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D.C.-Area Native Capitalizes on an Academic Opportunity

Young and energetic Christopher Brito wasn’t interested in school when he was a student — just ask his family, he says — but 12 months at a Washington, D.C., career academy changed both his mentality and his career path.
Christopher Brito

Young and energetic Christopher Brito wasn’t interested in school when he was a student — just ask his family, he says — but 12 months at a Washington, D.C., career academy changed both his mentality and his career path.

Brito’s first taste of information technology came about six years ago, when his sister Estephany introduced him to Washington, D.C.’s Latin American Youth Center, where she works as a youth adviser. Brito learned the basics of fixing computers with help from IT instructor Abner Soto and his sister’s husband Abraham, who holds his own CompTIA A+ certification.  

He played around with computers for a few years, and took a real step to an IT career when the center expanded in 2012 to open a charter school called LAYC Career Academy.

“We’re kind of a bridge between high school and college, and also sort of a stopgap to prevent students who have dropped out repeatedly from doing it again,” said LAYC Career Academy Principal Angela Stepancic, who has helmed the operation since day one.

The school offers classes designed to make students “college and career ready” Stepancic said, and includes specialty tracks for technology and health care. Students who take the technology track do so with the end-goal of becoming CompTIA A+ certified. After a short time on the waiting list, Brito joined LAYC Career Academy’s first round of self-paced students.

“Opportunities like this don’t come every day, and you’ve got to take them when they come,” Brito said.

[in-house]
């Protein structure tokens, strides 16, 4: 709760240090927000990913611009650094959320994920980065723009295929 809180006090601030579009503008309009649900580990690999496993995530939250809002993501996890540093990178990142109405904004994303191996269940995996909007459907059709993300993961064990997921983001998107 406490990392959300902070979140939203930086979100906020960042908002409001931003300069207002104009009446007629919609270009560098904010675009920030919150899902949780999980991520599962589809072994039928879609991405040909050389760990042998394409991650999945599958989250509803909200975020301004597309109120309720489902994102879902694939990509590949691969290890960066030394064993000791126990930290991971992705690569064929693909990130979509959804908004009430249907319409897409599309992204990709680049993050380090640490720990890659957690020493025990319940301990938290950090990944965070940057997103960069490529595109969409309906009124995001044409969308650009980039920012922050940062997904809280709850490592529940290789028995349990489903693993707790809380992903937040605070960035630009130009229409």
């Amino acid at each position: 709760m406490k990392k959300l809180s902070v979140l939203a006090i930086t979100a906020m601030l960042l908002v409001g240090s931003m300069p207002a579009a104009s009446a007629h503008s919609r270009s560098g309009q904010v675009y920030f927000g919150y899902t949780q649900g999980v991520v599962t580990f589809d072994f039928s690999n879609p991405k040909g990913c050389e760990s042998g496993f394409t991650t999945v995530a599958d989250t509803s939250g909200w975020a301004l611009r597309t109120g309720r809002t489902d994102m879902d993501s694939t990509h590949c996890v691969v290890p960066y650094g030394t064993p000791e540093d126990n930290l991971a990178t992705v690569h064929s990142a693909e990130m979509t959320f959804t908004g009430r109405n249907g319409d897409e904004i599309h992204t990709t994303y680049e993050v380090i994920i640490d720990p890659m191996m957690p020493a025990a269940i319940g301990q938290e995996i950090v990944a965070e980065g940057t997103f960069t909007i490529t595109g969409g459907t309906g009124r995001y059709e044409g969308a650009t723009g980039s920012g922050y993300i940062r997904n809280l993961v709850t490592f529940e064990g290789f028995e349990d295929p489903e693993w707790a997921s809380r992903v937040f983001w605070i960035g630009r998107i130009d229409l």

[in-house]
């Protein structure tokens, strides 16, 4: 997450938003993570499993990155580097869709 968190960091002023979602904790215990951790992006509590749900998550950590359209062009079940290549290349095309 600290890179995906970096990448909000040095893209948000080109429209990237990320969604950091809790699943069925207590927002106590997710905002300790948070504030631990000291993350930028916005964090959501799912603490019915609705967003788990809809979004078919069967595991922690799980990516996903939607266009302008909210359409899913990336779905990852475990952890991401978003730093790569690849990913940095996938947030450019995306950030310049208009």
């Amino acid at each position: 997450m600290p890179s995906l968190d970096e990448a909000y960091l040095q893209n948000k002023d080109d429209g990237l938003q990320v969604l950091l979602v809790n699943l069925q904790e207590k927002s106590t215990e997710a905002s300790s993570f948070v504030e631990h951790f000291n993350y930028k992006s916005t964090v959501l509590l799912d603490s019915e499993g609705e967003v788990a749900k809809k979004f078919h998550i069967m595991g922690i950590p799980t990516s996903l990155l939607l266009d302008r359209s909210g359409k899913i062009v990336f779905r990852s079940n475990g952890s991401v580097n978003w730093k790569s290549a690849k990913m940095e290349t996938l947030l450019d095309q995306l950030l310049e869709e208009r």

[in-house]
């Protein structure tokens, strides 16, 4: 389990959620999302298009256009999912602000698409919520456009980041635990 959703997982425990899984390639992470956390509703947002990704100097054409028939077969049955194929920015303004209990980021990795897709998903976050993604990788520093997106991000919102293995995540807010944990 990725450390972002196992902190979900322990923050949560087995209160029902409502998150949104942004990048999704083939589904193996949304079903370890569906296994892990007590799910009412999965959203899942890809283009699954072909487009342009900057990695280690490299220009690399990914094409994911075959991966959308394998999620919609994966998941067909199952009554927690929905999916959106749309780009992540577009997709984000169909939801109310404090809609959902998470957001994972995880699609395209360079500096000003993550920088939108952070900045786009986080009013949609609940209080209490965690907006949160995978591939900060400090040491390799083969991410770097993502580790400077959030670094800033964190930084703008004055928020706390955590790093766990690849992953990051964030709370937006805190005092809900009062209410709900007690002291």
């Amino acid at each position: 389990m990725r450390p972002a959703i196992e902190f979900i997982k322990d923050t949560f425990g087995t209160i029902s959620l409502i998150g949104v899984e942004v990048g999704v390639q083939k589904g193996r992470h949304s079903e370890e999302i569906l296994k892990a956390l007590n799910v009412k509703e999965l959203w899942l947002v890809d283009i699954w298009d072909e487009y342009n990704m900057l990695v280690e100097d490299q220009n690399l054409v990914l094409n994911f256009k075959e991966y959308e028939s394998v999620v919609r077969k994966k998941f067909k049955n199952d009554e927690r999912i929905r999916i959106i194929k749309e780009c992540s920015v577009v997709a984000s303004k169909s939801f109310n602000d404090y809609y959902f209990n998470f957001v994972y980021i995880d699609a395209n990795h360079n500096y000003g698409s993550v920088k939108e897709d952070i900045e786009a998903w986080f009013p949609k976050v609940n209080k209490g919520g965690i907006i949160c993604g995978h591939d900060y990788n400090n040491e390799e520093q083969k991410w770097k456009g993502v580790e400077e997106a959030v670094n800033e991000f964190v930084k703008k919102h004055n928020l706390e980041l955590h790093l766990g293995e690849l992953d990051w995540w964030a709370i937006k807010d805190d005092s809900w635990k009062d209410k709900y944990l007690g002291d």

In August 2012, his wife Tristan left for military training, scheduled to return in a year, when the couple planned to move to Texas. Brito had a scant 12 months to make some big changes. “I said ‘Get me whatever I need to do and I’m going to do it,’” he said. “So I did August to August and then I was out of there.”

Soto, soon to be one of two IT instructors at the school, mentored Brito along the way.

“Abner told me, ‘As long as you pay attention, you can get this. Study at home and it will be a breeze,’” Brito said. “At first it was hard but then I started paying attention and actually listening to what he was saying. We’d do the hands-on work in class two three times a week and that helped. I got to know what the parts are, where they go and why they are useful.”

He also succeeded thanks to encouragement from positive people in his life. “They did not let me not go to school: Abner, my sister and my older friends,” he said. “They made me notice that the program was really going to change my life — and my life really has changed.”

Even when Brito wanted to quit, Soto held him steady. “He knew that I wanted to do it, but the workload was too much. He called my sister and told on me! He knew my sister would get on me about it,” Brito said, laughing.

In just 12 months, Brito earned his GED and several IT certifications: CompTIA A+, Cisco Academy and IC3 Computing, both DS3 and DS4, among them.

“That program has changed my mentality a lot,” Brito said. “I was never a school type of person.” The LAYC Career Academy ignited a passion for learning in him. “I didn’t want to leave school,” he said. “I wanted to stay and keep learning about computers. After that, I started reading, looking stuff up on the Internet [and] watching the news. I couldn’t stop. I still can’t stop.”

The First Step to an IT Career Path

The hands-on portion of his IT classes — troubleshooting and fixing hardware and software issues —gave Brito a great sense of accomplishment. “There were a lot of times when [Soto] would ask me to do one thing and I ended up fixing another thing plus the thing he wanted fixed,” Brito said.

He got real world experience during the internship required in the IT track. He did his 300 hours at another branch of LAYC, troubleshooting IT problems, mounting servers and setting up computers.

“I worked from the time I got certified until the time I left,” he said.

The internship gave his resume the work experience to complement his new IT credentials. 

“That type of job on your resume gives you a boost up on the list when people are hiring,” he said. “If you have an A+ certification on your resume, they’re going to put you at the front of the line because you have that experience. Then, if you have a job that has something to do with computer tech; that puts you farther ahead in the line.”

Today, Brito and his wife live in Killeen, Texas, where he’s a certified computer technician, gainfully employed as a member of Best Buy’s Geek Squad. He thanks Soto and the LAYC Career Academy for his bright future.

Brito said, “If you came from the bottom, this will shoot you right to the top.”

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